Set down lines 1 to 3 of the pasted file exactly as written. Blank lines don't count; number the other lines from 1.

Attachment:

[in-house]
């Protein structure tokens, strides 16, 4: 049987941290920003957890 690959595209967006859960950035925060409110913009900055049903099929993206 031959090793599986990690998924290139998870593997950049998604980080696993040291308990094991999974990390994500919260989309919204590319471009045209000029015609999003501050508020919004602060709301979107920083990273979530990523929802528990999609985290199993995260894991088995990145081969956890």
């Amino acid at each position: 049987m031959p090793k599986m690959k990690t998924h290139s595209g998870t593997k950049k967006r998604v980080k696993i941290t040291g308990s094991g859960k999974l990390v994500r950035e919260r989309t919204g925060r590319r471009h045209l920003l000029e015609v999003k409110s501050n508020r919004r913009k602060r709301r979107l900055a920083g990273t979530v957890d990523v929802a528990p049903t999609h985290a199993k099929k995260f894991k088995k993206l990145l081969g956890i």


[in-house]
């Protein structure tokens, strides 16, 4: 049987941290920003957890 690959595209967006859960950035925060409110913009900055049903099929993206 031959090793599986990690998924290139998870593997950049998604980080696993040291308990094991999974990390994500919260989309919204590319471009045209000029015609999003501050508020919004602060709301979107920083990273979530990523929802528990999609985290199993995260894991088995990145081969956890």
């Amino acid at each position: 049987m031959p090793k599986m690959k990690t998924h290139s595209g998870t593997k950049k967006r998604v980080k696993i941290t040291g308990s094991g859960k999974l990390v994500r950035e919260r989309t919204g925060r590319r471009h045209l920003l000029e015609v999003k409110s501050n508020r919004r913009k602060r709301r979107l900055a920083g990273t979530v957890d990523v929802a528990p049903t999609h985290a199993k099929k995260f894991k088995k993206l990145l081969g956890i």